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Mazzilli, Mary (2009) Gao Xingjian vs. Martin Crimp in between modernism and postmodernism. PhD thesis. SOAS University of London. DOI: https://doi.org/10.25501/SOAS.00029543

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Abstract

This thesis deals with the plays by Gao Xingjian- a Chinese contemporary playwright and Nobel Prize winner for literature in 2000- and Martin Crimp a contemporary English playwright. The plays from both authors will be looked at from a comparative perspective within the theoretical framework linked to the debate between modernism and postmodernism, as inspired by Calinescu's theory. Calinescu's theory is based on the idea that Postmodernism is a 'face of modernism': he speaks about recurrent aspects ('similarities') of Modernism in Postmodernism, not only in terms of the repetition of patterns from the past in the present culture, but in terms of a natural historical evolution of Modernism into new cultural forms. The aim of this thesis is, therefore, to prove Calinescu's idea of continuity between Modernism and Postmodernism through the work by the two playwrights and by doing this it inevitably demonstrates a link between two writers coming from two different continents, hence a connection between Eastern and Western Literature. This thesis carries out an investigation into the two \vriters' dramatic texts and searches for signs of modem and postmodern elements and highlights how these elements coexist. In particular, in each chapter the thesis will carry out a close reading analysis of one or more plays by each author: in the case of Gao, we focus on post-exile plays, written after he left China in 1986 and are analysed chronologically; in the case of Crimp, the plays in question are not in strict chronological order but almost in parallel order to Gao's plays as they were written from the 1990s up to the present day.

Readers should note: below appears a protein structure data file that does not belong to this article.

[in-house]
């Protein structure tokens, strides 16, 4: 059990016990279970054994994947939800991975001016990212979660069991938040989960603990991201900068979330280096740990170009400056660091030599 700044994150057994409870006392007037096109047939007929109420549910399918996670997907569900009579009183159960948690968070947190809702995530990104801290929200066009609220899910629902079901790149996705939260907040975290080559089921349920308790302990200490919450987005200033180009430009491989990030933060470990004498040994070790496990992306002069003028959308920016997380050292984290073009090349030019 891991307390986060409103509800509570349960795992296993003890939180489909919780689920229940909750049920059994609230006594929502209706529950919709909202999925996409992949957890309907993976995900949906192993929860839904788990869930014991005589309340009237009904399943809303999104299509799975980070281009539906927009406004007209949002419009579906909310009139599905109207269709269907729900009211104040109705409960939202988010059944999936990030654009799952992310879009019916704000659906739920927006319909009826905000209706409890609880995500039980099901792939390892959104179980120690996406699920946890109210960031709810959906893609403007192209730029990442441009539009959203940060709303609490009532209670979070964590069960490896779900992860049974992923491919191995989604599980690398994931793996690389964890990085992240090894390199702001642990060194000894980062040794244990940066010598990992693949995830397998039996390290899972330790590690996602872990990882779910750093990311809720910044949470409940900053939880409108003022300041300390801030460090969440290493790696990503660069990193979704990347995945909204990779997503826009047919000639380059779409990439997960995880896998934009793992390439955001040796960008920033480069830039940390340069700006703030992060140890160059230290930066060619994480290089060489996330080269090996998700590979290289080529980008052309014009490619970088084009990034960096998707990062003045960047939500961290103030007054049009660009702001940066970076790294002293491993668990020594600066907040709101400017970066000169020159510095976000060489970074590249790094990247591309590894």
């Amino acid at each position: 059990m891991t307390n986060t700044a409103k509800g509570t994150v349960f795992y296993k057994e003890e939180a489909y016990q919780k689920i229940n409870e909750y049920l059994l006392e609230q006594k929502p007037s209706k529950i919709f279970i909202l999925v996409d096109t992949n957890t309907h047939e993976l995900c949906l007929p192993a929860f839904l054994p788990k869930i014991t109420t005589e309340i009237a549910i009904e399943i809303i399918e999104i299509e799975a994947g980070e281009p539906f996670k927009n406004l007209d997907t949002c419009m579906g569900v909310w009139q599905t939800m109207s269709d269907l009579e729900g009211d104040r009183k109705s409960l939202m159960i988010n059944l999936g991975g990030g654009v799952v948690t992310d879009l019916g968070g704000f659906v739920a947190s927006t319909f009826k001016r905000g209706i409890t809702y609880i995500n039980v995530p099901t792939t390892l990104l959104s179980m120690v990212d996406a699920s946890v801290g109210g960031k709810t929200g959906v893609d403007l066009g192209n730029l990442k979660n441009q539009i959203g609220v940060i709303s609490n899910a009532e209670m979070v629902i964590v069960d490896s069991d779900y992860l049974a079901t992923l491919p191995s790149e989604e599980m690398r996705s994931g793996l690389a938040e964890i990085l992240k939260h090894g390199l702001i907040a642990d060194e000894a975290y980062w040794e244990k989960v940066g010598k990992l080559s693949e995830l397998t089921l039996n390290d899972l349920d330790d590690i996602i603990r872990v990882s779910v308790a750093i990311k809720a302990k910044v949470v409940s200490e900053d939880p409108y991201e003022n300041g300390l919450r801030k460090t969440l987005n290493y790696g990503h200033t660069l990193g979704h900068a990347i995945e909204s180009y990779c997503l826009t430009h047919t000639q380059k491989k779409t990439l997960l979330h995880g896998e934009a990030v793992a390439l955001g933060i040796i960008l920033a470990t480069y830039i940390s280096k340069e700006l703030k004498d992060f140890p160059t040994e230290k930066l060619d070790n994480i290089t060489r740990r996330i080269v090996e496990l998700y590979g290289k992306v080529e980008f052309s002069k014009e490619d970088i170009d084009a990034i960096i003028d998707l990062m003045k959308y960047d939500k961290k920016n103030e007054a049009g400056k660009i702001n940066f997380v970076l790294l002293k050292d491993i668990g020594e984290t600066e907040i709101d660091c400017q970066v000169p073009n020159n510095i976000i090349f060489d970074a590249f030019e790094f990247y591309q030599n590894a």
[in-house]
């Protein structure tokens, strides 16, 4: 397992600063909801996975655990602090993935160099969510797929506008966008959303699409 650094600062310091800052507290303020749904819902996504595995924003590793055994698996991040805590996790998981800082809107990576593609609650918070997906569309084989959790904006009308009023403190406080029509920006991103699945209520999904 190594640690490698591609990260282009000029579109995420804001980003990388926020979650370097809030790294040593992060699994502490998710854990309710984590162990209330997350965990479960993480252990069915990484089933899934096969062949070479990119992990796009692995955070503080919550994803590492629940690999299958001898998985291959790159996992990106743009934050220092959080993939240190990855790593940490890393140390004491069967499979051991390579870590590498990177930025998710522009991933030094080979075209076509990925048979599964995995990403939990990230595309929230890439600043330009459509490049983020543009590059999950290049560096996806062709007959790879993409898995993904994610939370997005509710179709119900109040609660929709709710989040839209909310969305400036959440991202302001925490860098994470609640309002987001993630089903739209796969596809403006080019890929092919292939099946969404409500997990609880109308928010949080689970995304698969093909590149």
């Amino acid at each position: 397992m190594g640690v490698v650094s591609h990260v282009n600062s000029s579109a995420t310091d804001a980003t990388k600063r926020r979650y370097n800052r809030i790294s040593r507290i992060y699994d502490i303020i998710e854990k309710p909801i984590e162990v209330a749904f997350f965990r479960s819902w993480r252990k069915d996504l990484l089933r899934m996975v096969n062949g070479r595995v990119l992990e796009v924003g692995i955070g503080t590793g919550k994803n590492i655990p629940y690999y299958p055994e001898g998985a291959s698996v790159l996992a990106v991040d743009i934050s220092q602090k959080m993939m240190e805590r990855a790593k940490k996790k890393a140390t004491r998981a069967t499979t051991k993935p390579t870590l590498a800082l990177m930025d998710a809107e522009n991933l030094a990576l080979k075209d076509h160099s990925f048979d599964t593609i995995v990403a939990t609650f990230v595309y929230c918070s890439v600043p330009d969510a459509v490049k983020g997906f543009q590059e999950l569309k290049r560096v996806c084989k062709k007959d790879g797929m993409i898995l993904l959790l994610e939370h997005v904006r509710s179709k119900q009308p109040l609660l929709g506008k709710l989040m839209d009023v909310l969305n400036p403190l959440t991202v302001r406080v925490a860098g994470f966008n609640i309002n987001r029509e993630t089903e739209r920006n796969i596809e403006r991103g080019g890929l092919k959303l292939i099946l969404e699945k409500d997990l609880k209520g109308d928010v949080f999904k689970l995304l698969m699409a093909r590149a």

Item Type: Theses (PhD)
SOAS Departments & Centres: SOAS Research Theses > Proquest
DOI (Digital Object Identifier): https://doi.org/10.25501/SOAS.00029543
Date Deposited: 16 Oct 2018 15:15
URI: https://eprints.soas.ac.uk/id/eprint/29543

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